You must get so very basic starting with, “how to hold your camera.”  Include teaching material on how to change a lens, clean the camera, and manage files. These are all essentials that cannot be skipped.

teach camera classes with sparkle society

At the end of the day, we want to give our clients the appropriate level of content. There is simply no way to cover everything there is to know about photography in 2-3 hours.  It’s just not possible to do… or at least to do well.  So, we want to avoid the overwhelm that comes with learning photography and do our best to focus on quality over quantity.

2. Start with the essentials {regardless of camera type}!

Think about essential things every photographer needs to know regardless of camera type. You will have aspiring ‘togs of all kinds sitting your class – so be prepared! Additionally, you’ll be teaching DSLR owners, smartphone photographers, those who love their point-and-shoot camera and those who shoot with mirrorless cams as well.

You’ll want to cover:
focus, proper use of light, and composition.

These three fundamental elements are to be taught… never assumed. If your students can master those three things, no matter what camera they are using, they will feel more confident at the end!

3. Explain why these things matter!

Take time to empower your students with the knowledge of how to take a better photograph.  Most assume that a good camera takes a good photo, or that there’s some magical combination of settings that will always create a good photo, or that their kit lens will be able to create the same beautiful bokeh as your beloved 85mm.  They honestly don’t know what they don’t know.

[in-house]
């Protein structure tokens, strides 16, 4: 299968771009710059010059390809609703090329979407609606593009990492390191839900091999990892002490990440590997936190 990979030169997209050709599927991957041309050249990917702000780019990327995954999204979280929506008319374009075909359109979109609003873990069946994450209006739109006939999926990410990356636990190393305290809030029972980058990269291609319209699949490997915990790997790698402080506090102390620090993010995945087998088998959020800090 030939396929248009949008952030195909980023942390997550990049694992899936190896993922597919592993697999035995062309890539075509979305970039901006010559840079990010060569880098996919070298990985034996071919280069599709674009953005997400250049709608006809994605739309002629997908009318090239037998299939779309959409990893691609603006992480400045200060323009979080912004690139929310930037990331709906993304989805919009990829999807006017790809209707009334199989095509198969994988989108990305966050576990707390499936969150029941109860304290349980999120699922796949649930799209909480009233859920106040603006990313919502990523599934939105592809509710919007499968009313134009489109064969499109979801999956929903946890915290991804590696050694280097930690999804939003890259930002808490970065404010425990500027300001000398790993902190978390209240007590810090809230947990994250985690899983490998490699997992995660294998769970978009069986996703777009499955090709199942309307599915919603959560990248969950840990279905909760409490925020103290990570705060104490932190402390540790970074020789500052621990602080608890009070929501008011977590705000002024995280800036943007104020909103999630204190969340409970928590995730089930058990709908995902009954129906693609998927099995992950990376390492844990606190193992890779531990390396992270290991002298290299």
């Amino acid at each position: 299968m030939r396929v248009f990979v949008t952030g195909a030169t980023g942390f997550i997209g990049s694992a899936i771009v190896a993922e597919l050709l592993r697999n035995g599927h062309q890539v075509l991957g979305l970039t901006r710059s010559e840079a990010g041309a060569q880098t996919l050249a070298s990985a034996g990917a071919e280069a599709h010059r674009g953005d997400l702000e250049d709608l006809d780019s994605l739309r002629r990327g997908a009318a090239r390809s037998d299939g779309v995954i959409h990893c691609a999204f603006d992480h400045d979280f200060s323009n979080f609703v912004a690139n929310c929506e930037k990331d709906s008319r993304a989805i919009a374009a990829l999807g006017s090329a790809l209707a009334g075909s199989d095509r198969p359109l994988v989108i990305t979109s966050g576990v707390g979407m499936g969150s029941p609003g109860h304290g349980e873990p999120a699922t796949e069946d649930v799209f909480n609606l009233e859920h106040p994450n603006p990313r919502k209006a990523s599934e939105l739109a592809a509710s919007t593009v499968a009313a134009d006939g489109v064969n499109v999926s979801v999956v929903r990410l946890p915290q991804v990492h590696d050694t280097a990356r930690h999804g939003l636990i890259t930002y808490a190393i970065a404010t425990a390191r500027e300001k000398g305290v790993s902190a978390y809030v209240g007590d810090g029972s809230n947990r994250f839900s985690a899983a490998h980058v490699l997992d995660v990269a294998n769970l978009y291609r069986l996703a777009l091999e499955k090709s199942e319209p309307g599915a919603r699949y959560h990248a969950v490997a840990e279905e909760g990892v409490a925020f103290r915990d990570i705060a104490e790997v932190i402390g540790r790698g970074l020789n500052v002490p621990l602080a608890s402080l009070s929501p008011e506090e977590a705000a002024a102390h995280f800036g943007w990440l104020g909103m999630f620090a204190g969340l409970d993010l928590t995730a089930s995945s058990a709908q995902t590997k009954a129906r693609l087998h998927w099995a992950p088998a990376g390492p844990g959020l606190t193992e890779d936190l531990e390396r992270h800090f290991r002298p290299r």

teach a beginner camera classIt’s up to you to educate them.

Teach them to think.  Teach them to troubleshoot.  Then teach them to design a photograph with intention.  That’s when the real learning happens!  You’ll want to cover things like settings, ISO, aperture, and presets here. Because this is a lot to take in, you’re going to have to allow a little time for digestion. That brings us to #4…

4. Give students time to process what they’ve learned!

If your beginning photography class is anything like mine, you’ll cover a lot of new territories in a very short amount of time. But, if you present too much information, your students will get brain overload and retention levels will be down the tubes!

Your class is a lot like Pandora’s Box…
they may leave with more questions than they have answers!

If you just taught the rule of thirds, take a 10 or 15-minute break. Allow your students to apply the skill and then review the resulting photos. This will give you a good gauge of how the class is going. If it’s good, go on! If not, simply reteach until everyone has a basic level of understanding.

Teaching a camera class is not for the faint of heart, believe me, I know!

I’ve been teaching these classes for eight years and have had hundreds {if not thousands} of students walk through my doors.  Before you teach your first class, there are eight essential steps you need to take including preparing your website, designing your curriculum, developing a marketing strategy and pricing yourself for profit.  You can either figure all of that out of your own…… or save yourself a few million hours and download my simple checklist and let me tell you exactly what to do!  I’ll see you in class!

cyrissa sparkle society